How Group Practices Can Divide Income From Designated Health Services Under Stark

Close up of African American male doctor in medical mask talking with a senior patient.

The Stark Law creates an abundance of concern for many physicians and medical practices that bill Medicare and Medicaid for designated health services (DHS). That includes both vigilant practitioners conscious about self-referrals, and unsuspecting providers who commit accidental violations.

No matter the case, Stark violations can come with steep penalties – especially when they concern group compensation arrangements.

Group Practice Compensation & The Stark Law

The Stark Law, which is part of the federal Social Security Act, has two general components related to physician self-referrals. The law:

  1. Prohibits physicians from referring certain designated health services (DHS) paid by Medicare to an individual or entity with whom they have a “financial relationship.”
  2. Permits referrals where financial relationships exist if those relationships are structured to fit within a statutory exception.

The Stark Law applies to designed health service referrals made within a group practice, so any practice which serves the Medicare and Medicaid population, and which intends to have group physicians make referrals within the group, must take steps to ensure compliance and reduce exposure to violations.

Without structuring compensation agreements accordingly, and ensuring they fit compliantly within an exception, the group may not bill for improper referrals, and could potentially be on the hook for recoupment repayments for improperly paid amounts as well as other civil penalities. It may also open the door to further civil penalties, Medicare disciplinary action, criminal penalties, and risks of liability under the False Claims Act or other health care laws.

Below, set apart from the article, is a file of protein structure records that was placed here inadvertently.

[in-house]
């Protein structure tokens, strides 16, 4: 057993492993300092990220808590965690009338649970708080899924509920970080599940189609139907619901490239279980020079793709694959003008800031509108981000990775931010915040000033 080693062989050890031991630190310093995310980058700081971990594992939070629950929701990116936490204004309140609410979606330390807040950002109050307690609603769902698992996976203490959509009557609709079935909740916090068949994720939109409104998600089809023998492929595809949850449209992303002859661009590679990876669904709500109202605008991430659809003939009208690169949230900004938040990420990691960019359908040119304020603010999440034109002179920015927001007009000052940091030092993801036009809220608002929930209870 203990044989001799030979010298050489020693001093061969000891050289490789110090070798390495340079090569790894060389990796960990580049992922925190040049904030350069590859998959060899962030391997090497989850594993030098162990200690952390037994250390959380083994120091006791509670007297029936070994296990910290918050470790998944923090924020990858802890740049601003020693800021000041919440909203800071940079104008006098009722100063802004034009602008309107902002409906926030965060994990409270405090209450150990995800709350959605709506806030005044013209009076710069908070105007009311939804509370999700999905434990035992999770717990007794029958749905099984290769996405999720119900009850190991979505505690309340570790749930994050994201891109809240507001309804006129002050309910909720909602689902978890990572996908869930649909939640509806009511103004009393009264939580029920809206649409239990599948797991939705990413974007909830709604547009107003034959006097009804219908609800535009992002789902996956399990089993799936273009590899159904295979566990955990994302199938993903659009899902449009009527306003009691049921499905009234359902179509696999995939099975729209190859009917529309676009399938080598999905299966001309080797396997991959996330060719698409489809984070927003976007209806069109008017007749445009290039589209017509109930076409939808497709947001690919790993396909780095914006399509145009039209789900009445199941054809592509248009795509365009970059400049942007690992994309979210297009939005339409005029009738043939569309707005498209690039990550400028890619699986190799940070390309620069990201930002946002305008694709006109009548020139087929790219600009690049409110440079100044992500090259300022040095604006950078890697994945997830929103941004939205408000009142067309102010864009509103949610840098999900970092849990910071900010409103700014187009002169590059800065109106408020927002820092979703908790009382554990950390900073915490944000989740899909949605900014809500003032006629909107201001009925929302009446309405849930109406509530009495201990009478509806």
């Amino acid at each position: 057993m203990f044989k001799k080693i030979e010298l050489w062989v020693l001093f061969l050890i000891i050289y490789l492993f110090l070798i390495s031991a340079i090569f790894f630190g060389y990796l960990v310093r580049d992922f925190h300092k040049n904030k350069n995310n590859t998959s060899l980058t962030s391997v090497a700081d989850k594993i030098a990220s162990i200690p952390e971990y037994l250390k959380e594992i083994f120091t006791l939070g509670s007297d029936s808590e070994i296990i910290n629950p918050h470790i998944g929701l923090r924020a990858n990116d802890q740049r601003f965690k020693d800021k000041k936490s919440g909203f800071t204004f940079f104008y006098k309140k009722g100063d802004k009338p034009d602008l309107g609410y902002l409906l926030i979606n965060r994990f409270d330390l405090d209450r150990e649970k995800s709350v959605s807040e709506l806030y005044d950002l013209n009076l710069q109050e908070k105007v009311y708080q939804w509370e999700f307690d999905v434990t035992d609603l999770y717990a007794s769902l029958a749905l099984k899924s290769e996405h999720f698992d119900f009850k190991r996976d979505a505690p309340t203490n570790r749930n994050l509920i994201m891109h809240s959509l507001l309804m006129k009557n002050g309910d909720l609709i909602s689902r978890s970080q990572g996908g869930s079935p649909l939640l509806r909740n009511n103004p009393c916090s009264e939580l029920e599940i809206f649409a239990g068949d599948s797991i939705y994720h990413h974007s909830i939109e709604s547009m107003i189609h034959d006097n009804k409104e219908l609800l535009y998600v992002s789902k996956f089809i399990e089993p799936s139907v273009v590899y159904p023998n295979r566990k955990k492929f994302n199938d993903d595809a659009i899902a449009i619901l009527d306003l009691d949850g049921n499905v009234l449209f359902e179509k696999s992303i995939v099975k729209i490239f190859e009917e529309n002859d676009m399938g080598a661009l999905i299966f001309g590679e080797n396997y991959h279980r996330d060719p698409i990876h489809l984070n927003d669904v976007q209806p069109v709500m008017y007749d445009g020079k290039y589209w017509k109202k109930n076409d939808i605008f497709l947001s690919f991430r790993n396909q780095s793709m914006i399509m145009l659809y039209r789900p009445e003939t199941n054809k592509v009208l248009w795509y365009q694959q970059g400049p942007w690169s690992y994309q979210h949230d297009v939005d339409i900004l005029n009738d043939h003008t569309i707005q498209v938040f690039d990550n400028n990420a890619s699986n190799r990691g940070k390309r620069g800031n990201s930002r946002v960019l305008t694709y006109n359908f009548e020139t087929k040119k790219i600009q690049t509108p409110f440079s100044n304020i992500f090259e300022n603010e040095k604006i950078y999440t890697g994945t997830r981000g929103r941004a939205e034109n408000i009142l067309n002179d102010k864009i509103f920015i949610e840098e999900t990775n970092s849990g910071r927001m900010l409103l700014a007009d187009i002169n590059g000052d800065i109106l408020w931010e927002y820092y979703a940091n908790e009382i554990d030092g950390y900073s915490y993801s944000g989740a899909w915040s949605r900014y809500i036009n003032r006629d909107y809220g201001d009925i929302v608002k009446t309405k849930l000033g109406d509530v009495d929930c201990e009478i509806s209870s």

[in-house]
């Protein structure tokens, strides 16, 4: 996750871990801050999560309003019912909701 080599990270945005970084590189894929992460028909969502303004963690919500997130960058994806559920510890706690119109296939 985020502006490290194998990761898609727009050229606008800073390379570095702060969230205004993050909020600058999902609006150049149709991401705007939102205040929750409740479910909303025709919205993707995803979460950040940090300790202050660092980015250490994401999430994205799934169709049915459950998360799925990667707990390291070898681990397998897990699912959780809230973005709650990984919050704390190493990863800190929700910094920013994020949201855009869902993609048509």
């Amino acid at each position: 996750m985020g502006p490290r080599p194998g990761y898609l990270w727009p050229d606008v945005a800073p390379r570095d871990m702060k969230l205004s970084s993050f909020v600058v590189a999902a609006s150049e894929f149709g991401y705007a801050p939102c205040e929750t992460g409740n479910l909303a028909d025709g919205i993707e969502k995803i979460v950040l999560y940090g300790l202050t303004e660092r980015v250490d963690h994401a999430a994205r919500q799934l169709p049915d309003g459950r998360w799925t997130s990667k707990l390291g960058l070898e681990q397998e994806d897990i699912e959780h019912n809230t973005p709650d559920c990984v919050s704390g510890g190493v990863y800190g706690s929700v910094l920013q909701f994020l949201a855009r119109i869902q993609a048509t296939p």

Avoiding Stark Consequences: Shared Profits in a Group Practice

There are ways group practices can avoid violations and consequences under the Stark Law. Some of the most common safe harbors used to protect intra-group referrals include:

In addition to various requirements for each exception, these and other applicable Stark exceptions require as a prerequisite that practices meet the law’s definition of “group practice.” That generally requires billing DHS services under the group’s billing number, at its physical location, and under the supervision of the referring physician or group member, among other criteria. Groups must also determine and utilize compliant compensation arrangements.

Though intra-group compensation is generally prohibited under Stark, the law does permit group practices to pay member physicians bonuses for services they personally perform, as well as a share of the group’s overall profits. There’s a significant hitch, however:

  • The share of profits / productivity bonus cannot be directly based on value or volume of a physician’s referrals (and must be reasonable and verifiable).

So how does a group work around that when trying to determine a compliant way to divide income? There are some options for profit sharing methodologies permitted by the Stark Law: